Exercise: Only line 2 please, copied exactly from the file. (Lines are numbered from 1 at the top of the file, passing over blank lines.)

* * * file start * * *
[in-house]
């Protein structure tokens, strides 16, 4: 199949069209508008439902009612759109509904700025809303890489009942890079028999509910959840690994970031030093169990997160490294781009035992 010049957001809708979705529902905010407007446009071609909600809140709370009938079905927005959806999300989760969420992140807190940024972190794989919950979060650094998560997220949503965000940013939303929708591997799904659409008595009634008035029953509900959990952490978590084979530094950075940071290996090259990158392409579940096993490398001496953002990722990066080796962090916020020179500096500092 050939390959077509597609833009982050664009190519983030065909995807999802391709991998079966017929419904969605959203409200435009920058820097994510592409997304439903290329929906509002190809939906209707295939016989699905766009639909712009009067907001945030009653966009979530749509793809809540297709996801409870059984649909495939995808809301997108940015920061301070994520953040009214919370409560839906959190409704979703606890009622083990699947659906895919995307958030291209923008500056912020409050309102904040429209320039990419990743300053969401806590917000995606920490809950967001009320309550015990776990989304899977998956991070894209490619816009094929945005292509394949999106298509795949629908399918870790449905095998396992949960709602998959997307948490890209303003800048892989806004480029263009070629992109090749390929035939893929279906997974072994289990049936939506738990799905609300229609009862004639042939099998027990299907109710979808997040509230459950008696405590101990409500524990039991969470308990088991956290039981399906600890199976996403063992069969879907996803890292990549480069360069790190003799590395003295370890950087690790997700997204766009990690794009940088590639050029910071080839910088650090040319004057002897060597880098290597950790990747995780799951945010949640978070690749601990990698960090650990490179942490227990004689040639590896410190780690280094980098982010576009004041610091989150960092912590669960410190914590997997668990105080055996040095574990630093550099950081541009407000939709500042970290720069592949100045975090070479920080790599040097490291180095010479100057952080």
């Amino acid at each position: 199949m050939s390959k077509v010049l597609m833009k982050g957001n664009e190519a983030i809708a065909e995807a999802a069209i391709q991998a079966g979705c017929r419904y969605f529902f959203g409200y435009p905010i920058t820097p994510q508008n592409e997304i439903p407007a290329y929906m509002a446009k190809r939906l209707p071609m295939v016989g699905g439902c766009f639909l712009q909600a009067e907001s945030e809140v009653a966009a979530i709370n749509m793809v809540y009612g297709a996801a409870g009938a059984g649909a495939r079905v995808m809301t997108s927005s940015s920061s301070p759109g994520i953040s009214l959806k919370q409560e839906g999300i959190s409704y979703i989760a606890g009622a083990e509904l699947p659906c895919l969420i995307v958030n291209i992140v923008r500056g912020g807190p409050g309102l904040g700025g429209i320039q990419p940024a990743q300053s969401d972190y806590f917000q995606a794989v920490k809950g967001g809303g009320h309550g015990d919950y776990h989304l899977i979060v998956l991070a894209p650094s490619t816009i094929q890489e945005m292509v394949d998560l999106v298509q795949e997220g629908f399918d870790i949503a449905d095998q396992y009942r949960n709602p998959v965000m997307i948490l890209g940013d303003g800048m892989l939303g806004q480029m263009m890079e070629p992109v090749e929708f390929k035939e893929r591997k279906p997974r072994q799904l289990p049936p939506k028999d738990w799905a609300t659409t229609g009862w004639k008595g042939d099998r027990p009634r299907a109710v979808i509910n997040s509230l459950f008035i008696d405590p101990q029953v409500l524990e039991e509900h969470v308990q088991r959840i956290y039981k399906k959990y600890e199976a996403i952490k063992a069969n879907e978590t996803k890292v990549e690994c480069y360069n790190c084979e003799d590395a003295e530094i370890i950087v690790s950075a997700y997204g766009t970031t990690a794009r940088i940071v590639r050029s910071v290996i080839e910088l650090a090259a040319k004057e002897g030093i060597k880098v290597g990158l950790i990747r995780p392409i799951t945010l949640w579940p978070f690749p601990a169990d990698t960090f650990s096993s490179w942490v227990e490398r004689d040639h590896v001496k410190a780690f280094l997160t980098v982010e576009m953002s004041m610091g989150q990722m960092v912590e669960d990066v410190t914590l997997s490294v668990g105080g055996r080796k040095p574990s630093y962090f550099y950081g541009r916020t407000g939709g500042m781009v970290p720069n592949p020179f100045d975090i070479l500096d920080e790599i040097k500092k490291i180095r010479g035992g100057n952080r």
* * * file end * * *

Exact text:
């Protein structure tokens, strides 16, 4: 199949069209508008439902009612759109509904700025809303890489009942890079028999509910959840690994970031030093169990997160490294781009035992 010049957001809708979705529902905010407007446009071609909600809140709370009938079905927005959806999300989760969420992140807190940024972190794989919950979060650094998560997220949503965000940013939303929708591997799904659409008595009634008035029953509900959990952490978590084979530094950075940071290996090259990158392409579940096993490398001496953002990722990066080796962090916020020179500096500092 050939390959077509597609833009982050664009190519983030065909995807999802391709991998079966017929419904969605959203409200435009920058820097994510592409997304439903290329929906509002190809939906209707295939016989699905766009639909712009009067907001945030009653966009979530749509793809809540297709996801409870059984649909495939995808809301997108940015920061301070994520953040009214919370409560839906959190409704979703606890009622083990699947659906895919995307958030291209923008500056912020409050309102904040429209320039990419990743300053969401806590917000995606920490809950967001009320309550015990776990989304899977998956991070894209490619816009094929945005292509394949999106298509795949629908399918870790449905095998396992949960709602998959997307948490890209303003800048892989806004480029263009070629992109090749390929035939893929279906997974072994289990049936939506738990799905609300229609009862004639042939099998027990299907109710979808997040509230459950008696405590101990409500524990039991969470308990088991956290039981399906600890199976996403063992069969879907996803890292990549480069360069790190003799590395003295370890950087690790997700997204766009990690794009940088590639050029910071080839910088650090040319004057002897060597880098290597950790990747995780799951945010949640978070690749601990990698960090650990490179942490227990004689040639590896410190780690280094980098982010576009004041610091989150960092912590669960410190914590997997668990105080055996040095574990630093550099950081541009407000939709500042970290720069592949100045975090070479920080790599040097490291180095010479100057952080």